A world of biological robots is just a heartbeat away. Artificial muscles based on human heart cells have just powered a swimming ‘fish’ for more than three months.
In a study published by the journal Science, Harvard University bioengineers put a film of human cardiac muscles on either side of a robotic fish skeleton’s tail. The “fish” itself was made from paper and plastic coated in gelatin.
Fed by nutrients in its pond, the bio-fish maintained its motion for 108 days. That is 38 million beats of the tail.
“Rather than using heart imaging as a blueprint, we are identifying the key biophysical principles that make the heart work,” says Kit Parker of Harvard’s Wyss Institute. “[We are] using them as design criteria, and replicating them in a system – a living, swimming fish, where it is much easier to see if we are successful.”
The idea is to reverse-engineer the human heart’s ability to beat over a billion times during its lifetime while “rebuilding its cells on the fly”.
“The really interesting thing about these fish, which we weren’t expecting, is how long they would swim and how fast they would swim in the dish,” Parker says.
As the muscles matured over the first month, they reportedly became ‘fitter’ – improving the biorobot’s swimming performance. The researchers say it eventually reached speeds similar to that of a zebrafish.
The biorobot reportedly regrew its heart muscles about five times over the 108 days.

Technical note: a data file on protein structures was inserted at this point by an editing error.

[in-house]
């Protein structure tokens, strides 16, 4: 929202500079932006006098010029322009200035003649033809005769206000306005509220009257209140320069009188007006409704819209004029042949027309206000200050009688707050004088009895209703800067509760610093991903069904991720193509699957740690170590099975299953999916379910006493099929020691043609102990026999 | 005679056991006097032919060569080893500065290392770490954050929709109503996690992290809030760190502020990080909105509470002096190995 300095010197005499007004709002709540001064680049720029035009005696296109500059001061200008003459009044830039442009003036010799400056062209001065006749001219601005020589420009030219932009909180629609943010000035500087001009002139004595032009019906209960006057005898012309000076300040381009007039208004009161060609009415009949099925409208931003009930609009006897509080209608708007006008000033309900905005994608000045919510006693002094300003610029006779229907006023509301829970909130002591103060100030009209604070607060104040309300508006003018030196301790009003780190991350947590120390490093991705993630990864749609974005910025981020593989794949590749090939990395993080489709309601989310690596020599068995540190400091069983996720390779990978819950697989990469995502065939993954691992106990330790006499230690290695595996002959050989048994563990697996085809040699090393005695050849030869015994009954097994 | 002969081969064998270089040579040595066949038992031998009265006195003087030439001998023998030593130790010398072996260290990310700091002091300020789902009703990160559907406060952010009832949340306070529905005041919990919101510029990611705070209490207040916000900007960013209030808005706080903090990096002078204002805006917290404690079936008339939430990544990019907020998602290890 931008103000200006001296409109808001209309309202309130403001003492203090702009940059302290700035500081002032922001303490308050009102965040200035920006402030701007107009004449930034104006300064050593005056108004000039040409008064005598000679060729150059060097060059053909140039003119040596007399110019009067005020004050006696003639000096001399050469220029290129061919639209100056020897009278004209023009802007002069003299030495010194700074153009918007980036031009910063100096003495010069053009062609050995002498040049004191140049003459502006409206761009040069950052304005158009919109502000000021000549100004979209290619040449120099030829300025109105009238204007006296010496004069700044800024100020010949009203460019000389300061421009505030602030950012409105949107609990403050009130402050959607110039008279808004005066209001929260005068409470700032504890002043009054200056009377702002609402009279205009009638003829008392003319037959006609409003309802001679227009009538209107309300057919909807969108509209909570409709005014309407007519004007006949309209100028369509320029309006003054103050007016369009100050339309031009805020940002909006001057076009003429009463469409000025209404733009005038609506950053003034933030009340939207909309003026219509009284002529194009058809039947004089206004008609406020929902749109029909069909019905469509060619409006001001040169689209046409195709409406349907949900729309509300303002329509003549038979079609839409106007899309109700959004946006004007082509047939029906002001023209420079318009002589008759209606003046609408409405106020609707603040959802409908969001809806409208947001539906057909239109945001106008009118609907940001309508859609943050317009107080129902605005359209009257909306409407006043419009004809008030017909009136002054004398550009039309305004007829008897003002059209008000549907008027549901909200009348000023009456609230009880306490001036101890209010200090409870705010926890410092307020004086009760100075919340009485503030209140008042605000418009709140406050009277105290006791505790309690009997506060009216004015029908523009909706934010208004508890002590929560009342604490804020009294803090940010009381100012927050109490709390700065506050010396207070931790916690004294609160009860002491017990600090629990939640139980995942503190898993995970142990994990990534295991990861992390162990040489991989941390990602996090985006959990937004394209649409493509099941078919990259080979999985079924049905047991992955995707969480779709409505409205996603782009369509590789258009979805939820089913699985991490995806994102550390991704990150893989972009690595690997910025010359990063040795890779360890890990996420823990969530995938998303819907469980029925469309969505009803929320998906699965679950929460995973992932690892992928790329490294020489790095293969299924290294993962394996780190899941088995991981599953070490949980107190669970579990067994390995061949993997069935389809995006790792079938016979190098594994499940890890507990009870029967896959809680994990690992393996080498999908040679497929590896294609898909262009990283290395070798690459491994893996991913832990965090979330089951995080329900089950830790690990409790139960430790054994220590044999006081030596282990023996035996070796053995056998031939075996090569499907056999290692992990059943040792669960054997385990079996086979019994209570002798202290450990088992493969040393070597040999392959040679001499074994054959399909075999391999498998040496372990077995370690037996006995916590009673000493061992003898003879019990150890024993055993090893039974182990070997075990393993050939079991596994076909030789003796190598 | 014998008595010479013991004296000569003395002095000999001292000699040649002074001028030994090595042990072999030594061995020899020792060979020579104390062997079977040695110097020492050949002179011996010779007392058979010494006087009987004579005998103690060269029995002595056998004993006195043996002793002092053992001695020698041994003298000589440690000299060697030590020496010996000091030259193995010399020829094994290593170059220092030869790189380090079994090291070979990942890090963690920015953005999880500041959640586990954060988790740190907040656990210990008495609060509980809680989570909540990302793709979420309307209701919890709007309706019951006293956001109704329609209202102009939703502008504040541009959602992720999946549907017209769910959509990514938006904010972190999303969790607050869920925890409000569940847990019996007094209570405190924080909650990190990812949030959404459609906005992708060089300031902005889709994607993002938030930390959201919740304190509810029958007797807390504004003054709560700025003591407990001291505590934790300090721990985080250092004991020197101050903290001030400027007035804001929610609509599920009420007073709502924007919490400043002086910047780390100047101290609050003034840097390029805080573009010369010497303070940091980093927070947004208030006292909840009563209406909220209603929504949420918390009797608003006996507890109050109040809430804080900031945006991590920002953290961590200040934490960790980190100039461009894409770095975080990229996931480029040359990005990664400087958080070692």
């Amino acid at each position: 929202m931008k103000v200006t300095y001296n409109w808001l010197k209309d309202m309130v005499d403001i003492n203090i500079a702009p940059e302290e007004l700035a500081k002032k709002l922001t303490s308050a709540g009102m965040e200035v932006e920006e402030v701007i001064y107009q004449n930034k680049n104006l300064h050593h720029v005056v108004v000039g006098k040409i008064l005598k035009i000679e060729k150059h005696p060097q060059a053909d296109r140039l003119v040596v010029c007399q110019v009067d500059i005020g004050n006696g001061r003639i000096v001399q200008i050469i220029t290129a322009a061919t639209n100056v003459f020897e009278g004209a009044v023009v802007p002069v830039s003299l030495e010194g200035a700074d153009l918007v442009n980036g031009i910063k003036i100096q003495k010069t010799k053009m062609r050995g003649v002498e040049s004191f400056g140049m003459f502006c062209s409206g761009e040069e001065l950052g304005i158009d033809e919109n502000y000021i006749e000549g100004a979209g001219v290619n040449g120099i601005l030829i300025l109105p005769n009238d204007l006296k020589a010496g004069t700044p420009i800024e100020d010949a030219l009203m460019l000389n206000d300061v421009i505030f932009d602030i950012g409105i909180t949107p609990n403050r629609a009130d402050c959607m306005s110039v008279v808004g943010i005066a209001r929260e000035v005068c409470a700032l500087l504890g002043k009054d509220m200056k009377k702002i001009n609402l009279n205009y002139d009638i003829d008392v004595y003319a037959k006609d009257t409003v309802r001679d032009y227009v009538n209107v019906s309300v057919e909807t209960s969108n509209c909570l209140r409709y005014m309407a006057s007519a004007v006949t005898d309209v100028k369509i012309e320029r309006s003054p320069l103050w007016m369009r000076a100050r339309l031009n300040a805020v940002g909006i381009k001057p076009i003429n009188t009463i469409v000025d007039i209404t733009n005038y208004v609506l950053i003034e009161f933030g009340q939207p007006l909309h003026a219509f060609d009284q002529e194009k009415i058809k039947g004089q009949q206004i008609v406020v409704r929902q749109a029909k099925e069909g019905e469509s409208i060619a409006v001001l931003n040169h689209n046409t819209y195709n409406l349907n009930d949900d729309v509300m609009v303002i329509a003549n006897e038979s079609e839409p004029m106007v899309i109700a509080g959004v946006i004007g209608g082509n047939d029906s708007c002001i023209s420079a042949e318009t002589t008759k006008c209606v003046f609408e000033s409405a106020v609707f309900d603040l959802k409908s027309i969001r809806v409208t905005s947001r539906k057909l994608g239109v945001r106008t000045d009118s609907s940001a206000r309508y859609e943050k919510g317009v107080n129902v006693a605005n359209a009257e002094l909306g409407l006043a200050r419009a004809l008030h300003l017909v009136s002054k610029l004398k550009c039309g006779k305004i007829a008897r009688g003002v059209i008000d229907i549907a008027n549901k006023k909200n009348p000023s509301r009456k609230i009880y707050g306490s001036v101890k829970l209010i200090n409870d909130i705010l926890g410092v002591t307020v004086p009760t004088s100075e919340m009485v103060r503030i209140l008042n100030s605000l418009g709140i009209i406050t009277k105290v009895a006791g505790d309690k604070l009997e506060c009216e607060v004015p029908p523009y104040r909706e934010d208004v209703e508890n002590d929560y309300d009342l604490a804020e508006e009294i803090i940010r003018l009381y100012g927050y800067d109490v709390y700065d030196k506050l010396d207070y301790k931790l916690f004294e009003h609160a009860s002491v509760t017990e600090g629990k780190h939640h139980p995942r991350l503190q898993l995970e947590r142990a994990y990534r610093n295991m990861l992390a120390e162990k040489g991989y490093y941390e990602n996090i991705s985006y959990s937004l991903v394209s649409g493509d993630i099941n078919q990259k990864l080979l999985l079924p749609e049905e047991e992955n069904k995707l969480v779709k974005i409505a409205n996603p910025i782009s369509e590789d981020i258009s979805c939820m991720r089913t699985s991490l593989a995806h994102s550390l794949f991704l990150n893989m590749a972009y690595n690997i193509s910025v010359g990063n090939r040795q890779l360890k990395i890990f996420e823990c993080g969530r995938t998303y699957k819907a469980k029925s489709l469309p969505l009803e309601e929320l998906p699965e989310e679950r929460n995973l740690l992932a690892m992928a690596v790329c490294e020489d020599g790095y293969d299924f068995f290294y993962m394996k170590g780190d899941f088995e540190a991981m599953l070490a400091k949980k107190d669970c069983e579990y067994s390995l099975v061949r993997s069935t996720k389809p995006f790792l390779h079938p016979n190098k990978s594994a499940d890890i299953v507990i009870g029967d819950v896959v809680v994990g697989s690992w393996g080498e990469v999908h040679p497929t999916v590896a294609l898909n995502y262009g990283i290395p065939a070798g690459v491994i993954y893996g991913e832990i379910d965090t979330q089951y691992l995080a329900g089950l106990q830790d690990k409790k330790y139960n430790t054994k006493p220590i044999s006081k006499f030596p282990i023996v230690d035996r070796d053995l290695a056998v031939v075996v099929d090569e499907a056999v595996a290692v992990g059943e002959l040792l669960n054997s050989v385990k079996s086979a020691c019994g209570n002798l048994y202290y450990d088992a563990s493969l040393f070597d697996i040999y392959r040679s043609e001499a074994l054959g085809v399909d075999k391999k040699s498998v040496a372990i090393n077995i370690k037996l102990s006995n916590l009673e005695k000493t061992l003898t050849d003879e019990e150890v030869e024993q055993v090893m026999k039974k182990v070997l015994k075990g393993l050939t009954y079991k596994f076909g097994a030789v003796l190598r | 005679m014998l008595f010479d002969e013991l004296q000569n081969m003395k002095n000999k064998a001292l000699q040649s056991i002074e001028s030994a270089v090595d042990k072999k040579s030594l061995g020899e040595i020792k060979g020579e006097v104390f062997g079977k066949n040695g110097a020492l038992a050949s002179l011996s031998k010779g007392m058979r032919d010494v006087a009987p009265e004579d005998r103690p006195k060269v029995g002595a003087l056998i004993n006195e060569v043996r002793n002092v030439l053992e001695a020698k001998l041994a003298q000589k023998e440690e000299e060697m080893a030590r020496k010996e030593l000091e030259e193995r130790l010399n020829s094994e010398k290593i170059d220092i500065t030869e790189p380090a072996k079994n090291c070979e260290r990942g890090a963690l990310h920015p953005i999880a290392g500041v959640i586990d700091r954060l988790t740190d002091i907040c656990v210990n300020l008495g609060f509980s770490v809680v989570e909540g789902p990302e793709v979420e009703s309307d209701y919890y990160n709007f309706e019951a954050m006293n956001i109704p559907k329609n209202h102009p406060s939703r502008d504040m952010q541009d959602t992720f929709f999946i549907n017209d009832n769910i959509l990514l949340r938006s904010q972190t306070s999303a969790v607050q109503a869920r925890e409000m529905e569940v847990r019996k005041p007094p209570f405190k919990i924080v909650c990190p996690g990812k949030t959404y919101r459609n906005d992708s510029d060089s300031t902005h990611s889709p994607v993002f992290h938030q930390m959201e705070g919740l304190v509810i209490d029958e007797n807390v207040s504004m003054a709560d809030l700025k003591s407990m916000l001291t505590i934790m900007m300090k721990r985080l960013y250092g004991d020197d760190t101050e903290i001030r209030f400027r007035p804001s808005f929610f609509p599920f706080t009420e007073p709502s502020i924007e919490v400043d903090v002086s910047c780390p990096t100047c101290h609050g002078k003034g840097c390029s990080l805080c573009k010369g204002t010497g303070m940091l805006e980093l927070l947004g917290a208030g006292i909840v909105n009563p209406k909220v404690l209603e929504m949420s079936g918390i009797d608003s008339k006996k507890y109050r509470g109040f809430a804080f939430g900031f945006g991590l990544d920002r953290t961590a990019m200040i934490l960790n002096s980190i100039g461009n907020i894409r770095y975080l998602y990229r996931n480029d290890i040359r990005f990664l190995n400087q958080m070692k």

The centre of the experiment was a cluster of cells that synchronised the alternating contraction of the muscle cells, causing the fin to produce a sustained swimming motion.
These cells are behind human heart diseases such as arrhythmia.
Early experiments artificially stimulated the cardiac cells. Then, the ‘fish’ were put in an incubator and “forgotten” for several weeks. When the team returned, “all the fish were swimming by themselves,” Parker told NPR.
But bio-hybrid robotics is not the primary purpose of the research.
Instead, the research team hopes to find ways to produce advanced pacemakers – and eventually bio-artificial hearts – for humans.
The Harvard researchers say the next challenge is how to keep bigger muscles, and therefore more powerful artificial hearts (and bio-robots), alive. That may involve reverse-engineering mammalian vascular and blood vessel systems and digestive systems.
The Harvard biophysics group in 2012 used rat heart cells to build a bio-robotic pump. In 2016 they turned rat heart cells into a swimming, bio-robotic stingray.
“Our ultimate goal is to build an artificial heart to replace a malformed heart,” says Parker.